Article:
And some Soppressato – one of those meat dishes you get on holiday in Tuscany and can’t find in the UK. There are two types of Soppressata – a firmer spicier type a little like salami and Soppressata Toscana – which is made a little like brawn by boiling up a pigs head, picking the meat and then pressing it. I really like it, despite usually preferring lean meats. The plate we were served was very finely sliced, moist and well seasoned on a parsley and caper salad. Delicious.
And fried courgettes, an old favourite for me, which I will continue to order every time I visit Tinello – unless for some reason they are no longer on the menu. These fine strands of courgette are dipped in the lightest batter and then deep fried. I’m sure that it’s a very ‘un-foodie’ thing to like so much, but I could imagine myself sitting and snacking on them all evening if I ever managed to make them.
Chef also sent us a tiny bowl of pappa al pomodoro – a very traditional rustic Italian bread and tomato soup which tasted beautifully rich and filling. I was grateful it was only a tiny portion because I find it hard to leave good food and I’m sure a full portion would have been a substantial starter in it’s own right.
On to the Pasta course
I was keen to try the handmade nettle pasta with duck ragu because Federico had told us that it was a dish his staff had created when he was away. And, nettle pasta sounded good. The result is a slightly piquant pasta, with a rich ragu. But, then I am afraid I got a bad case of pasta envy! My dining companion ordered the pasta with Nduja and Burrata. I’d avoided it. Too many food cliches. Too many fashion statements in one bowl. Then I saw it and wished I’d succumbed. As it was I just got a little taste of the fabulously spicey nduja sauce, beautifully complemented with creamy burrata.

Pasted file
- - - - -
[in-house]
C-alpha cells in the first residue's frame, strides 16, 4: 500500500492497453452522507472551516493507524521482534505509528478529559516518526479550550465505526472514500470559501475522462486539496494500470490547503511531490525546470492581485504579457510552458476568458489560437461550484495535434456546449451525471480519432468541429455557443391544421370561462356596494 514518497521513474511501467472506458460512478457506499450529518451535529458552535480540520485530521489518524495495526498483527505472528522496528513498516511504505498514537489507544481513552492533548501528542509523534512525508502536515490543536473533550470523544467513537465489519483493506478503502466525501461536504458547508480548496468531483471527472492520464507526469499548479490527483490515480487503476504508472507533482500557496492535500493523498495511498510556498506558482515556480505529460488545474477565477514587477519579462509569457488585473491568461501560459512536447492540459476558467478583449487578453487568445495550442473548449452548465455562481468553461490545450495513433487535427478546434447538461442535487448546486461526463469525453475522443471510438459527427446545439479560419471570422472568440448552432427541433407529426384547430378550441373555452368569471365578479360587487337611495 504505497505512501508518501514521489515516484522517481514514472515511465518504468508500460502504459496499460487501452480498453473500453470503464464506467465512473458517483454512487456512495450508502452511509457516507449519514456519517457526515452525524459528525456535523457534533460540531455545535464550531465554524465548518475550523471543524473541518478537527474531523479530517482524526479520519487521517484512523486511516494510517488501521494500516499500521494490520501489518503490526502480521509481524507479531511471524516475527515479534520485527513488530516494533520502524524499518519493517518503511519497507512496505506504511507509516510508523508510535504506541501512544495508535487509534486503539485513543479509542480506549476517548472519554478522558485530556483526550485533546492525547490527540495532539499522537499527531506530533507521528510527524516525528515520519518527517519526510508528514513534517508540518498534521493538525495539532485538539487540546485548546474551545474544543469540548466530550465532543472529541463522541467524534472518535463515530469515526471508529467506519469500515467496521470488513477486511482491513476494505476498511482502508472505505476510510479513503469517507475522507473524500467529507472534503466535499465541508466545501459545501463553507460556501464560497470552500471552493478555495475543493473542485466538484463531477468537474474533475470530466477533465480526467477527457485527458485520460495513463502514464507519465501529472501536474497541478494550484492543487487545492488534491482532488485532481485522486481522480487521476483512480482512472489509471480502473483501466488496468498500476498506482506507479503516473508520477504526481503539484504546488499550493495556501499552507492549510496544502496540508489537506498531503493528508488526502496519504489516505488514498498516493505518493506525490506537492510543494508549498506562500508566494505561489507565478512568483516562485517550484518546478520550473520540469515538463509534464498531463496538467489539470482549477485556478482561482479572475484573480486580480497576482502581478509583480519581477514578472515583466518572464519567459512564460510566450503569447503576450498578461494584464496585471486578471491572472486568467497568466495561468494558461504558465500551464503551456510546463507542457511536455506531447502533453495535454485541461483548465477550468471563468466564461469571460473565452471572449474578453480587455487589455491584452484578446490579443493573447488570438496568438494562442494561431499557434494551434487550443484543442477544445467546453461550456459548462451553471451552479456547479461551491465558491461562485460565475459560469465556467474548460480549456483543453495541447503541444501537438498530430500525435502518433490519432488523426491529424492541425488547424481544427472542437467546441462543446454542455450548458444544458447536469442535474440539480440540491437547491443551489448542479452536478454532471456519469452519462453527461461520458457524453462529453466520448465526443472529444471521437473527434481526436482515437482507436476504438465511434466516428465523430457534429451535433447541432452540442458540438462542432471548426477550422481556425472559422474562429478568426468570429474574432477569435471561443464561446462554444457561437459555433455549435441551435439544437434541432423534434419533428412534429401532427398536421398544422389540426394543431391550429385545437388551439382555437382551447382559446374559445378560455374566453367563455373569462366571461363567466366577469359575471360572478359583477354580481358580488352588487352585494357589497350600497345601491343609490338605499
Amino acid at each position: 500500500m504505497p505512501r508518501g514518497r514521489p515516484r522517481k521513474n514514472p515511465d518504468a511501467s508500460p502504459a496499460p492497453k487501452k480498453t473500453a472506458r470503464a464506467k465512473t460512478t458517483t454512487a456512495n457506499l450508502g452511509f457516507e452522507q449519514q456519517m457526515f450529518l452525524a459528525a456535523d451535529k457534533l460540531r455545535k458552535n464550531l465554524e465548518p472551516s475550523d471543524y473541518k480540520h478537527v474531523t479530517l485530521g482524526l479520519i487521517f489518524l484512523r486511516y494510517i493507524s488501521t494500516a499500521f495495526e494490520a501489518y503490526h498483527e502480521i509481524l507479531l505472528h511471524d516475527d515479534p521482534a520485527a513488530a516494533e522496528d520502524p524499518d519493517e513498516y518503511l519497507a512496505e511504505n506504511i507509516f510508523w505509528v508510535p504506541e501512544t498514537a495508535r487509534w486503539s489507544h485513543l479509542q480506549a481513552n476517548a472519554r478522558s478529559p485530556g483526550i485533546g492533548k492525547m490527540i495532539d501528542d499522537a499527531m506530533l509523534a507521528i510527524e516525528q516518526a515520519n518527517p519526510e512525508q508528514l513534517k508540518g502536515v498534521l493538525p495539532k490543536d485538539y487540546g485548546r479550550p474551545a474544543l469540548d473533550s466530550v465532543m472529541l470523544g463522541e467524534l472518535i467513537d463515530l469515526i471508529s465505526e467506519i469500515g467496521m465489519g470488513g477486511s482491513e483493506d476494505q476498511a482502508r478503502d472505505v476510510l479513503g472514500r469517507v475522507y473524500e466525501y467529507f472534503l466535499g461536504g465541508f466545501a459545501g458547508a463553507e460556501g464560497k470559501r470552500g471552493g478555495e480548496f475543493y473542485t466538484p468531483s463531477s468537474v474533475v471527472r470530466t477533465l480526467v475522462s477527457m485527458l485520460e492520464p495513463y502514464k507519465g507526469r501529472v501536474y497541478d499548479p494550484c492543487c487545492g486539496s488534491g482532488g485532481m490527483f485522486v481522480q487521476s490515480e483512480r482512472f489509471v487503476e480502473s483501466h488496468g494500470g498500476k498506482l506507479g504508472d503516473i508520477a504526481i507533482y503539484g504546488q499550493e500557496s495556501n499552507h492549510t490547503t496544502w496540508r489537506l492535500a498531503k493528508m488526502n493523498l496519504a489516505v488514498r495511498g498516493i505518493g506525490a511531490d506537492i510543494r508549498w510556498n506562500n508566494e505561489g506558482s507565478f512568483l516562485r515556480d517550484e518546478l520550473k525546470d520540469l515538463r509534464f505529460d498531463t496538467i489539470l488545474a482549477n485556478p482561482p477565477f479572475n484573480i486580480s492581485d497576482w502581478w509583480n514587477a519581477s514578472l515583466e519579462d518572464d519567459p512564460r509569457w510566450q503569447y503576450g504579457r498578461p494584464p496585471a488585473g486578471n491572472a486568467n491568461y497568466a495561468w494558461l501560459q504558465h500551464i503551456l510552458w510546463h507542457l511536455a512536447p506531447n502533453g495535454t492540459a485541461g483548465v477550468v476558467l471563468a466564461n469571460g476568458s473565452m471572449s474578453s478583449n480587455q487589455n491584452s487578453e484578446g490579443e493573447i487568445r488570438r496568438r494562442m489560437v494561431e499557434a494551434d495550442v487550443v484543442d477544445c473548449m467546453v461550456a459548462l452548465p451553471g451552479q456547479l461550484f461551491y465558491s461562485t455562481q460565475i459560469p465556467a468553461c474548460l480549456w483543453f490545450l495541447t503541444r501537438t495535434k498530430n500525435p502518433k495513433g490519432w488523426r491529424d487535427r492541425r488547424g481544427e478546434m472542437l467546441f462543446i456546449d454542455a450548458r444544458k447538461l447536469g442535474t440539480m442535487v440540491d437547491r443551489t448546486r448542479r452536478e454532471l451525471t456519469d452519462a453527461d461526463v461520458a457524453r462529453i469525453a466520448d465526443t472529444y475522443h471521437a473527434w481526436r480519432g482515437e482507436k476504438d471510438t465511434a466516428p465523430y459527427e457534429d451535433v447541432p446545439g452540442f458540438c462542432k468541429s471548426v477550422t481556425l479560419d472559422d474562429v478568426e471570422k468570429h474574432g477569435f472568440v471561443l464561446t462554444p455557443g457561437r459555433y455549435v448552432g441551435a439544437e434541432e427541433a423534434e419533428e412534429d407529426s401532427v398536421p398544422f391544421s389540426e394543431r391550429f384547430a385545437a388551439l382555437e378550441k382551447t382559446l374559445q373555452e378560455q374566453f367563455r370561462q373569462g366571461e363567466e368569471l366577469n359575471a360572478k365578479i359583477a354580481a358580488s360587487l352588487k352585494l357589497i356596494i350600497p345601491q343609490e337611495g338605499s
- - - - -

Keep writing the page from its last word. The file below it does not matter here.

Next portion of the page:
And once again a little taster from the chef. Gnudi are literally ‘naked’ pasta – well, pasta filling and sauce without the pasta. I’ve tried them before and do like them. And in all honesty if I hadn’t wanted to try to two dishes we did order I might well have picked the Gnudi. This is a spinach and ricotta gnudi, very light and delicate, served with a tomato sauce.
By this stage I was actually quite full. And the portion of steamed hake with ligurian courgette, clam and oregano was not for the faint-hearted. It was very good. Perhaps just a little salty for me, but wonderful firm, fresh and flaky hake.
My dining companion ordered the Welsh lamb, which arrived perfectly pink inside as ordered.
We also had a small taste of the Pan fried beef “bavette”, sprouting broccoli and roasted red peppers, which was delicious. It’s a french cut of meat that is quite easy to spoil – but which has real depth of flavour and texture when treated well
Now at this stage I really was defeated. I ordered a vin santo and some cantucci biscotti. What arrived with my vin santo was a huge bag of artisan cantucci. Which I love. And I got to take most of them home. I’m still enjoying them – a couple a day with coffee in the morning.
This was beautiful seasonal cooking, served in a comfortable and elegant surrounding. I particularly like the perfect service, white linen and attention to detail in both menu and wine list. It may be a neighbourhood restaurant, but it’s one I am happy to go out of my own neighbourhood to visit and where the level of service goes beyond informal dining, while somehow managing not to be stuffy.
Many thanks to Tinello and in particular Federico for making us feel so welcome
87 Pimlico Road
London SW1W 8PH